Elected leaders from across Onondaga County will meet Thursday evening to start work on a shared services plan before opening it up to the public this summer.
The new State Budget approved in April establishes the ‘County-wide Shared Services Initiative’ for 57 counties outside of New York City.
A team from Syracuse University’s prestigious Maxwell School has just released a guide to help public officials and citizens understand and participate in the plan to explore shared services between governments.
Guide Principal Investigator Grant Reeher says, “It is meant to be a guide to help people consider the question. It’s not an evaluation document and it doesn’t take a stand on shared services one way or another.”
It includes a historical section of examples where shared services have worked and where they’ve run into difficulties locally, across New York and even other states.
The final section is basically a summary addressing dozens of questions on shared services.
“The position though we do take is its worth taking a close look at and it’s worth thinking about.” Reeher tells NewsChannel 9.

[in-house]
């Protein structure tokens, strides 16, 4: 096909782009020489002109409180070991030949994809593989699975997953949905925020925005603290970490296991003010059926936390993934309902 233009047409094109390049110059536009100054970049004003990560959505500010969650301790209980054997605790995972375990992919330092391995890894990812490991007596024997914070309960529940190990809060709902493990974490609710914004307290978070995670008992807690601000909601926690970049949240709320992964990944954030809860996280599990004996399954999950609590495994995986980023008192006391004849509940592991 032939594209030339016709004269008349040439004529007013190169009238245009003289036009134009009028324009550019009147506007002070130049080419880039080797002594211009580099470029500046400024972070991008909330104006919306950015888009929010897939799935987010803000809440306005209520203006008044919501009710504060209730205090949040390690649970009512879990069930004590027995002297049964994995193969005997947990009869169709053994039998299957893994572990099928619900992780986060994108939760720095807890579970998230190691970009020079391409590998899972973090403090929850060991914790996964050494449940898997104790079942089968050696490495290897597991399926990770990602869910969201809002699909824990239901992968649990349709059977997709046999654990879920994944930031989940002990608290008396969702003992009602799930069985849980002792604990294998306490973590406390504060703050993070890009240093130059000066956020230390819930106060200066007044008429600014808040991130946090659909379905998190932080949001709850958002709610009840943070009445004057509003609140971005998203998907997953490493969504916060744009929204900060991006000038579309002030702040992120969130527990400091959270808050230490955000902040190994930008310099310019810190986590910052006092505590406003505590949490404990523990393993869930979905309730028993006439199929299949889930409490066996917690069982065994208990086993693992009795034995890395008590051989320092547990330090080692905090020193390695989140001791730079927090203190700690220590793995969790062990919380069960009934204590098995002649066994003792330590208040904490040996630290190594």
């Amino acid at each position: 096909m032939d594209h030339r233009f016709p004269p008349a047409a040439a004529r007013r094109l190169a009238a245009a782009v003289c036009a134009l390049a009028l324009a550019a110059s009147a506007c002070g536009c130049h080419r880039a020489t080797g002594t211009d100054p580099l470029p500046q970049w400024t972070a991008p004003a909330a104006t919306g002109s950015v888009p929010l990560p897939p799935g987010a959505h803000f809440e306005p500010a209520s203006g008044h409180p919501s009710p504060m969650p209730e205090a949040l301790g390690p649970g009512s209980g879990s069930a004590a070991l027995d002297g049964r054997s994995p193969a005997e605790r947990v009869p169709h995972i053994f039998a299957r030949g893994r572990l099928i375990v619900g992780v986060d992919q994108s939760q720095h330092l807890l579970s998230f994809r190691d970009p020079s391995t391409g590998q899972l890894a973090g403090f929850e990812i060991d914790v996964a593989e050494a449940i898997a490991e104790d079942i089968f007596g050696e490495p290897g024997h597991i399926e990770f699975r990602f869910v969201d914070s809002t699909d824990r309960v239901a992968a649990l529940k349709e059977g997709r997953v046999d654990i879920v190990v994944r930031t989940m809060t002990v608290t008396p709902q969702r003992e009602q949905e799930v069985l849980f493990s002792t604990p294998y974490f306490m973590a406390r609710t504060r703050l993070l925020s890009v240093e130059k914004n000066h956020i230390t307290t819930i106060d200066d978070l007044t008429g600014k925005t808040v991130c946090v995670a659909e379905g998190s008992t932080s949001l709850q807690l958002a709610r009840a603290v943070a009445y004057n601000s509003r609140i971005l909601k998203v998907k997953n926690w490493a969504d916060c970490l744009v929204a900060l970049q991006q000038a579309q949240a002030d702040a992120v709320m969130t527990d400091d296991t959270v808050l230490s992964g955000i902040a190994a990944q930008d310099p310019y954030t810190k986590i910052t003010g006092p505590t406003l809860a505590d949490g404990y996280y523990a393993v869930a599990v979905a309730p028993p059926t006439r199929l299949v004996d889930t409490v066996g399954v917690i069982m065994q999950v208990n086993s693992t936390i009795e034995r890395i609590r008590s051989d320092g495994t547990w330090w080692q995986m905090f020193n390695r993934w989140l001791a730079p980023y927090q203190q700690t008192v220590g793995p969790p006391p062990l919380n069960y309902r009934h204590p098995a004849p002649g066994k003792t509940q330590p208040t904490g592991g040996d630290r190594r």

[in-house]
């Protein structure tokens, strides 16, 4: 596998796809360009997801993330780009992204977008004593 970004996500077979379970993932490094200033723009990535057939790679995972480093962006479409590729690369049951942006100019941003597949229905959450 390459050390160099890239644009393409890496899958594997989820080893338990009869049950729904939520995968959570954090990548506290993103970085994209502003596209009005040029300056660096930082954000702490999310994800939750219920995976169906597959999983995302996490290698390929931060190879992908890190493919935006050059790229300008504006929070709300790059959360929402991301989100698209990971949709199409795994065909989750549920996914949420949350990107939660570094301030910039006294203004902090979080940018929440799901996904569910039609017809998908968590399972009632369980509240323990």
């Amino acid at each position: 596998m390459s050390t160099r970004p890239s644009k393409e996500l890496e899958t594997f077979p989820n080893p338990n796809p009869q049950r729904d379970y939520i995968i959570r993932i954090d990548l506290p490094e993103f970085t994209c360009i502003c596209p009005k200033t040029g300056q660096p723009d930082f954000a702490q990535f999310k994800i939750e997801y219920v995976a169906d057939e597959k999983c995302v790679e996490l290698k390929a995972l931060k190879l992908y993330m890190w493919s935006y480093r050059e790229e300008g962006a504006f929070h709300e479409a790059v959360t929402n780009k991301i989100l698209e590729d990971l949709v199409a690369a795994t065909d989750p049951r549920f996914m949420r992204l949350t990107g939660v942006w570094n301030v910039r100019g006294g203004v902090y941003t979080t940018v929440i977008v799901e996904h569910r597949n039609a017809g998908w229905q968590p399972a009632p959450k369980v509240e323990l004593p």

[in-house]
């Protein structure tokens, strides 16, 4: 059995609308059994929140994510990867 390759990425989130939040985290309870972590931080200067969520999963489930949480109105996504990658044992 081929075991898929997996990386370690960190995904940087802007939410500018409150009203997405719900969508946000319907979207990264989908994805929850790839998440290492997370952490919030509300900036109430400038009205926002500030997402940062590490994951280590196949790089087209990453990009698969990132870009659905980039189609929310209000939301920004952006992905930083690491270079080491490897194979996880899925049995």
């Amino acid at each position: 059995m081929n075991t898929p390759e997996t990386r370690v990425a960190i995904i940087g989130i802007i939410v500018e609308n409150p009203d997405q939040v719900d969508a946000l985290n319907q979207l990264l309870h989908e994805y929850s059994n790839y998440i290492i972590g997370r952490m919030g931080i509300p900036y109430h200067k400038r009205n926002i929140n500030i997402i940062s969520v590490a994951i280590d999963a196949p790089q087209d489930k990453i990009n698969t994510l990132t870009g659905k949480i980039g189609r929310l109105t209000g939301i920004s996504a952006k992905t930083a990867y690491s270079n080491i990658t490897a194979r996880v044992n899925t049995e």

He adds that while it sounds like it’s a guide to the Consensus Commission’s recommendation on a new modern government, bringing together the City of Syracuse and Onondaga County, it’s not.
He says rather it explores similar concepts, but on a smaller scale.
“But it’s an important way to chip at the margins of the problem and to improve things in a meaningful and significant way, potentially.” Reeher says.
The Panels consist of the Mayors of every city and village in each county, and the supervisors of every town, and may also include school district, BOCES and special district representatives if invited by the county leader.
The County CEO must convene at least three public meetings in advance of the delivery of Shared Services Plans to the Panels for a vote.
The Plans must be prepared by Aug. 1, 2017, and delivered to the New York Division of Budget and Department of State by Sept. 15, 2017.